As he was sworn in as Korea’s 20th president on May 10, President Yoon Suk-yeol emphasized values such as freedom, human rights, fairness and solidarity.
In his inaugural speech, he emphasized liberal democracy and economic growth, saying freedom and rapid growth could resolve the multiple challenges the nation faces.
“It is our generation’s calling to build a nation that espouses liberal democracy and ensures a thriving market economy, a nation that fulfills its responsibility as a trusted member of the international community, and a nation that truly belongs to the people,” President Yoon said.
President Yoon made the remarks before about 41,000 people on hand at his inauguration ceremony at the National Assembly in Yeouido, Seoul, saying that domestic and international issues cannot be separated.
Among those participants at the event were former president Moon Jae-in and Park Geun-hye, Halimah Yacob, President of the Republic of Singapore, Faustin Archange Touadera, President of the Central African Republic, Wang Qishan, Vice President of the People‘s Republic of China, Diah Permata Megawati Soekarnoputri, Former President of the Republic of Indonesia, Douglas Craig Emhoff, Second Gentleman of the United States of America, George J. Furey, Speaker of the Senate of Canada, And Hayashi Yoshimasa, Minister of Foreign Affairs of Japan.
“Today, we are faced with multiple crises. Pandemics that are fundamentally altering the way we live; fast-evolving trade regimes and rearrangements in the global supply chains that are impacting our economies; climate change, food and energy crises that are causing havoc around the world; armed conflicts and wars are complex crises that no one country or a group of countries can resolve on their own. Such complex, multi-faceted crises are casting a long and dark shadow over us,” he said.
“Domestically, many countries, including Korea, are experiencing record-low growth and rising unemployment. Many countries are witnessing an ever-widening gap in wages and polarization within society. Internal strife and discord are deepening which has led many of our fellow citizens to lose their sense of community and belonging,” Yoon said.
“The political process which has the responsibility to address and resolve these issues has failed due to a crisis in democracy and one of the main reasons for such failure is the troubling spread of anti-intellectualism,” he said.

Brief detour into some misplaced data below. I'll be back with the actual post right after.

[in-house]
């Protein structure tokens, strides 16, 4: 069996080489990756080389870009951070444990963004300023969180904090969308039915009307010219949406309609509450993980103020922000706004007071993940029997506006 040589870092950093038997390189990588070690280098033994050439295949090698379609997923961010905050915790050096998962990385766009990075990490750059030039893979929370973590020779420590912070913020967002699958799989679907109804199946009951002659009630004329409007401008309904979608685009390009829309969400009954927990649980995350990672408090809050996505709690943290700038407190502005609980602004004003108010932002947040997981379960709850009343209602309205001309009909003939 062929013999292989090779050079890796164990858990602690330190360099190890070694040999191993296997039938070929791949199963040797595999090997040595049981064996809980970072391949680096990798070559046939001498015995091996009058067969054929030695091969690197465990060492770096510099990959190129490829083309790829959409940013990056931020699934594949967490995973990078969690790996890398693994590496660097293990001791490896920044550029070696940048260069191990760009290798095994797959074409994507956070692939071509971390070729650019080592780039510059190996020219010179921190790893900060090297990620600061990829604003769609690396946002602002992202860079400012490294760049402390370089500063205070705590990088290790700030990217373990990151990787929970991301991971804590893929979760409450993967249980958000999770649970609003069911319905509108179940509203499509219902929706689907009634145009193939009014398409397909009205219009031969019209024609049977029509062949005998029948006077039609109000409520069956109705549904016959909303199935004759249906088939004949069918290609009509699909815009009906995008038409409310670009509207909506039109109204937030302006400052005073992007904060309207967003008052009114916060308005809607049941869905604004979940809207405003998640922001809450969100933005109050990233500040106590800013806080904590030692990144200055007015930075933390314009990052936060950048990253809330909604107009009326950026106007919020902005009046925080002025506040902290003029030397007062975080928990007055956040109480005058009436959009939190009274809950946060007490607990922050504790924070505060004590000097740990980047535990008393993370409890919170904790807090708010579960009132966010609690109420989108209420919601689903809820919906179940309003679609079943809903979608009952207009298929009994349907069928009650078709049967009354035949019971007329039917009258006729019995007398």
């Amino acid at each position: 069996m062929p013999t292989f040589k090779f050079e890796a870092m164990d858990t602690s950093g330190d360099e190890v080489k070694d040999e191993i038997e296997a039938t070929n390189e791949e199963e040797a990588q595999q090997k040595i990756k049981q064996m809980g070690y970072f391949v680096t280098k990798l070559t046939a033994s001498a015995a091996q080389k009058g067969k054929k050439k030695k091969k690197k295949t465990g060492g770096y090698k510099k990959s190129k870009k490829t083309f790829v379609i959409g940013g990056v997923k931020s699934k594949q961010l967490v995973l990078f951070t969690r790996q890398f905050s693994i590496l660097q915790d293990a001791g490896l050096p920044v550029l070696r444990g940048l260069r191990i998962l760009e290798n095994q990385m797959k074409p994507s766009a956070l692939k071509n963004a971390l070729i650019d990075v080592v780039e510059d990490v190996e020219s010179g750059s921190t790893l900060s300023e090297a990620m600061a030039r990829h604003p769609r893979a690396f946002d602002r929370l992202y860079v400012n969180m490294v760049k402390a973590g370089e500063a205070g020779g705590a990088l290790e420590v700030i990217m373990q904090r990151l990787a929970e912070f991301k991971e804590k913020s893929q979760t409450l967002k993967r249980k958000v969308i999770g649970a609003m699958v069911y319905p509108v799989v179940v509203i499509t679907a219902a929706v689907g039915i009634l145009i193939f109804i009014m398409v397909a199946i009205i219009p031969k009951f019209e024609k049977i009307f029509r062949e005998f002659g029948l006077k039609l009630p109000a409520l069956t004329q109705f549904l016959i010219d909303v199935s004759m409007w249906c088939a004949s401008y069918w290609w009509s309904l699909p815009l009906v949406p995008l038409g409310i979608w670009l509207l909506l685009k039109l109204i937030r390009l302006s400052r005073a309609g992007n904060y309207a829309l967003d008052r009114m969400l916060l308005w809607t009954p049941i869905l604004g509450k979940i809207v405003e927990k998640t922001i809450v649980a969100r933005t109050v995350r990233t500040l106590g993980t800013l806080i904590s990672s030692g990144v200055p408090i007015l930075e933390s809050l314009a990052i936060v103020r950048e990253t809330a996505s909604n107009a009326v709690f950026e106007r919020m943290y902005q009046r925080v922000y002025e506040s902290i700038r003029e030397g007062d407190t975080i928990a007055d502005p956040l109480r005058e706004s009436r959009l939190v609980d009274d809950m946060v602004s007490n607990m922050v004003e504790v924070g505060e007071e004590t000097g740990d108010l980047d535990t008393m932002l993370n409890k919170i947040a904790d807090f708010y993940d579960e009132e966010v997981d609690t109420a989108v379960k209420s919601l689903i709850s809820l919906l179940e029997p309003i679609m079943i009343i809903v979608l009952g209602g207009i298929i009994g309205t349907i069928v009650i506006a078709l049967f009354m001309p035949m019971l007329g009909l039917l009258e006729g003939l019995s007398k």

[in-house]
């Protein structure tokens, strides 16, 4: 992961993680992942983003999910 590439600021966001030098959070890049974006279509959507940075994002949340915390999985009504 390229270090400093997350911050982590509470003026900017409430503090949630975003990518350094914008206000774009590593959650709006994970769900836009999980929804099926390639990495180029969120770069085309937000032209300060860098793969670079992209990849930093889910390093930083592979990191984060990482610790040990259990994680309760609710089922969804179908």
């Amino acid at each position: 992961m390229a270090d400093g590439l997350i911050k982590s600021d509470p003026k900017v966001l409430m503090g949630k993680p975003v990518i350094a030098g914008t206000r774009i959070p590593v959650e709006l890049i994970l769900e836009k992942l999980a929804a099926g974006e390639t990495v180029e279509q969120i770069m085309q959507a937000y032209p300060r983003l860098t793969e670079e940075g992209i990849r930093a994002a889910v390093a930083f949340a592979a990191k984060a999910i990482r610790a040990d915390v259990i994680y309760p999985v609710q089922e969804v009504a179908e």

When individuals disagree on certain issues and seek to reach a compromise, they can only do so when scientific facts and the truth works as the basis of their discussions. This is rationalism and intellectualism that is the foundation of democracy,” President Yoon said.
“However, nothing is impossible. We can overcome the challenges that we face today and the ones that we will undoubtedly have to face in the future. Koreans have a long and proud history that demonstrates our unshakable resolve.
Throughout our history, we came together in times of crises. Each of us pitched in and contributed whatever we could. Koreans never succumbed; we became stronger and wiser,” he said.
“Freedom is a universal value. Every citizen and every member of society must be able to enjoy freedom. If one’s freedom is infringed upon or left uncorrected, this is an assault on everyone’s freedom. Freedom is not something only for the winner to enjoy.
In order for everyone to enjoy freedom, everyone must be allowed to enjoy a certain level of economic freedom; everyone must be guaranteed the right to receive quality education and everyone must be granted the freedom to access and experience various cultural activities. One cannot be considered a true citizen absent such freedom,” he said.
“If North Korea genuinely embarks on a process to complete denuclearization, we are prepared to work with the international community to present an audacious plan that will vastly strengthen North Korea’s economy and improve the quality of life for its people,” Yoon said.
“North Korea’s denuclearization will greatly contribute to bringing lasting peace and prosperity on the Korean Peninsula and beyond,” he said.